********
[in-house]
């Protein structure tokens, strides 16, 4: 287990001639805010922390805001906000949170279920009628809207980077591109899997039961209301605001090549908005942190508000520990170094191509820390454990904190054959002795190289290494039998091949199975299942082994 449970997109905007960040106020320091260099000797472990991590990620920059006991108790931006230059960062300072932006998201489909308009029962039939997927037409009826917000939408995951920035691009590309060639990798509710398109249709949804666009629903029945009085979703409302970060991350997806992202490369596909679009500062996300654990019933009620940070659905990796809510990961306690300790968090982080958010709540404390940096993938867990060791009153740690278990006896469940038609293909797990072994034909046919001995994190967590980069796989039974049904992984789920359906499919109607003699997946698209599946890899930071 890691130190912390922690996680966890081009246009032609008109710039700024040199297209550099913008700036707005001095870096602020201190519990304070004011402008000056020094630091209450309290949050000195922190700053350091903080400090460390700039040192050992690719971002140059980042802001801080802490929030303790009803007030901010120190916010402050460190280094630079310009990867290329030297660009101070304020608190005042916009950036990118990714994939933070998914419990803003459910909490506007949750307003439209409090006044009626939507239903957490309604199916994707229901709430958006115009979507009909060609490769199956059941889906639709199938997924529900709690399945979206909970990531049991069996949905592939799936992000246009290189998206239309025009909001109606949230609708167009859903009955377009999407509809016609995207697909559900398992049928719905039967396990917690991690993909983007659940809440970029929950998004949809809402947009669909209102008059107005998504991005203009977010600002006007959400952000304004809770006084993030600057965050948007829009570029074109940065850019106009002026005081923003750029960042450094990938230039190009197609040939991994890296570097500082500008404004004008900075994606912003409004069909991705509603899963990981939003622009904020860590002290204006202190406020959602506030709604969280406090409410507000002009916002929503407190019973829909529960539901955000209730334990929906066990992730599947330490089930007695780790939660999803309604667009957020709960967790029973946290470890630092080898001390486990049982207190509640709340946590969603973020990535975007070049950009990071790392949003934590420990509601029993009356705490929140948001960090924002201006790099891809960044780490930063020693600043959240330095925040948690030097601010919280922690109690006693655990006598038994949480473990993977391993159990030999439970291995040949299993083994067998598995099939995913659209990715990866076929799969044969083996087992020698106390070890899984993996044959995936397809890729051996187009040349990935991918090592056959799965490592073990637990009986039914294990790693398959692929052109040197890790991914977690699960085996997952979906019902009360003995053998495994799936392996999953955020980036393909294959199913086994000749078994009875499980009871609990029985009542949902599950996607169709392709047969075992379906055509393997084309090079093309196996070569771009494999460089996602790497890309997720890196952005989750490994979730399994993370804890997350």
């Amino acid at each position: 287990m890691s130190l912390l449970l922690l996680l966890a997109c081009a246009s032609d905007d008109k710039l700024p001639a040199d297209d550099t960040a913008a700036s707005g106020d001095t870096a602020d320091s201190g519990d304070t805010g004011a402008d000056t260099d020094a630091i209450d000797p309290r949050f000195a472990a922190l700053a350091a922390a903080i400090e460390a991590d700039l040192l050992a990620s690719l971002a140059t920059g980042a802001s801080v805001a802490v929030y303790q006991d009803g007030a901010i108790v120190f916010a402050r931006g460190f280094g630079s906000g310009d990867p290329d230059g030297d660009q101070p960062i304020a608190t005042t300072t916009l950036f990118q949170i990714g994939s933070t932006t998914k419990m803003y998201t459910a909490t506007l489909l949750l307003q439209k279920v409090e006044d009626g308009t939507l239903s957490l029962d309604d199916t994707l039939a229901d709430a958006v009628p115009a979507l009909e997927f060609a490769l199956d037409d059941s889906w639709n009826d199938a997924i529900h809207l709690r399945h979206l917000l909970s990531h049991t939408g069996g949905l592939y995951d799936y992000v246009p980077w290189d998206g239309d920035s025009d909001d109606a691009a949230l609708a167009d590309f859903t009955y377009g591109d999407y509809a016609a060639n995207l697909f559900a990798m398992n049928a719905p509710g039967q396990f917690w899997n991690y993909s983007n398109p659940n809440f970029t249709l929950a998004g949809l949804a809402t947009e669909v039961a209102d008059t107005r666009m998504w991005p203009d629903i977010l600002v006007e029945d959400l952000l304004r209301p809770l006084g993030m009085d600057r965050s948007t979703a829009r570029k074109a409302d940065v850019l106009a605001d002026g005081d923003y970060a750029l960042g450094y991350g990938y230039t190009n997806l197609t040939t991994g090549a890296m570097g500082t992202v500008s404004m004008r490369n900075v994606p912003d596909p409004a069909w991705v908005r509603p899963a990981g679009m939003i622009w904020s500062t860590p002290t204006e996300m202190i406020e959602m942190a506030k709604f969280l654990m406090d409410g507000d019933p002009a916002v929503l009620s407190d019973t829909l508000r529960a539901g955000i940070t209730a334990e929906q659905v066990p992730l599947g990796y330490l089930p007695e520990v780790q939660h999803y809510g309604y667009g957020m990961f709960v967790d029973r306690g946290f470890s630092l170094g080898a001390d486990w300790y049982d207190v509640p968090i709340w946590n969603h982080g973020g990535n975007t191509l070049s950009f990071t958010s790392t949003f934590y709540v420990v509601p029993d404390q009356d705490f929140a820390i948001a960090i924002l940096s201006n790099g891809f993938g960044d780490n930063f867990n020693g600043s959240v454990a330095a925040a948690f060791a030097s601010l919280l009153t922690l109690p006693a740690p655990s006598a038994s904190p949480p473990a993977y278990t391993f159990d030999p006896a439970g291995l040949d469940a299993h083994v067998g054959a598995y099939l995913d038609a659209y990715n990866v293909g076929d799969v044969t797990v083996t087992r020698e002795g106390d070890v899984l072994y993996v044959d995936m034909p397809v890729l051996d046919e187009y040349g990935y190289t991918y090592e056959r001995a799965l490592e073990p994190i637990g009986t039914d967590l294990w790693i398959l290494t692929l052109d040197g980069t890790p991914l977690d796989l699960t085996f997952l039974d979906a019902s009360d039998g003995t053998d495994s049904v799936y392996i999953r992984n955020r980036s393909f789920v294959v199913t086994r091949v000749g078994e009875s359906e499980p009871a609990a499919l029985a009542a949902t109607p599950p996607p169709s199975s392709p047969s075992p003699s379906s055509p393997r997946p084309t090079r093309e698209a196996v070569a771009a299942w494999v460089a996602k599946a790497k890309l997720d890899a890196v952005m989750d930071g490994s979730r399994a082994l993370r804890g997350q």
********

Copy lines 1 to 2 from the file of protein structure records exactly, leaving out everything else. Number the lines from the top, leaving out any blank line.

[in-house]
């Protein structure tokens, strides 16, 4: 287990001639805010922390805001906000949170279920009628809207980077591109899997039961209301605001090549908005942190508000520990170094191509820390454990904190054959002795190289290494039998091949199975299942082994 449970997109905007960040106020320091260099000797472990991590990620920059006991108790931006230059960062300072932006998201489909308009029962039939997927037409009826917000939408995951920035691009590309060639990798509710398109249709949804666009629903029945009085979703409302970060991350997806992202490369596909679009500062996300654990019933009620940070659905990796809510990961306690300790968090982080958010709540404390940096993938867990060791009153740690278990006896469940038609293909797990072994034909046919001995994190967590980069796989039974049904992984789920359906499919109607003699997946698209599946890899930071 890691130190912390922690996680966890081009246009032609008109710039700024040199297209550099913008700036707005001095870096602020201190519990304070004011402008000056020094630091209450309290949050000195922190700053350091903080400090460390700039040192050992690719971002140059980042802001801080802490929030303790009803007030901010120190916010402050460190280094630079310009990867290329030297660009101070304020608190005042916009950036990118990714994939933070998914419990803003459910909490506007949750307003439209409090006044009626939507239903957490309604199916994707229901709430958006115009979507009909060609490769199956059941889906639709199938997924529900709690399945979206909970990531049991069996949905592939799936992000246009290189998206239309025009909001109606949230609708167009859903009955377009999407509809016609995207697909559900398992049928719905039967396990917690991690993909983007659940809440970029929950998004949809809402947009669909209102008059107005998504991005203009977010600002006007959400952000304004809770006084993030600057965050948007829009570029074109940065850019106009002026005081923003750029960042450094990938230039190009197609040939991994890296570097500082500008404004004008900075994606912003409004069909991705509603899963990981939003622009904020860590002290204006202190406020959602506030709604969280406090409410507000002009916002929503407190019973829909529960539901955000209730334990929906066990992730599947330490089930007695780790939660999803309604667009957020709960967790029973946290470890630092080898001390486990049982207190509640709340946590969603973020990535975007070049950009990071790392949003934590420990509601029993009356705490929140948001960090924002201006790099891809960044780490930063020693600043959240330095925040948690030097601010919280922690109690006693655990006598038994949480473990993977391993159990030999439970291995040949299993083994067998598995099939995913659209990715990866076929799969044969083996087992020698106390070890899984993996044959995936397809890729051996187009040349990935991918090592056959799965490592073990637990009986039914294990790693398959692929052109040197890790991914977690699960085996997952979906019902009360003995053998495994799936392996999953955020980036393909294959199913086994000749078994009875499980009871609990029985009542949902599950996607169709392709047969075992379906055509393997084309090079093309196996070569771009494999460089996602790497890309997720890196952005989750490994979730399994993370804890997350």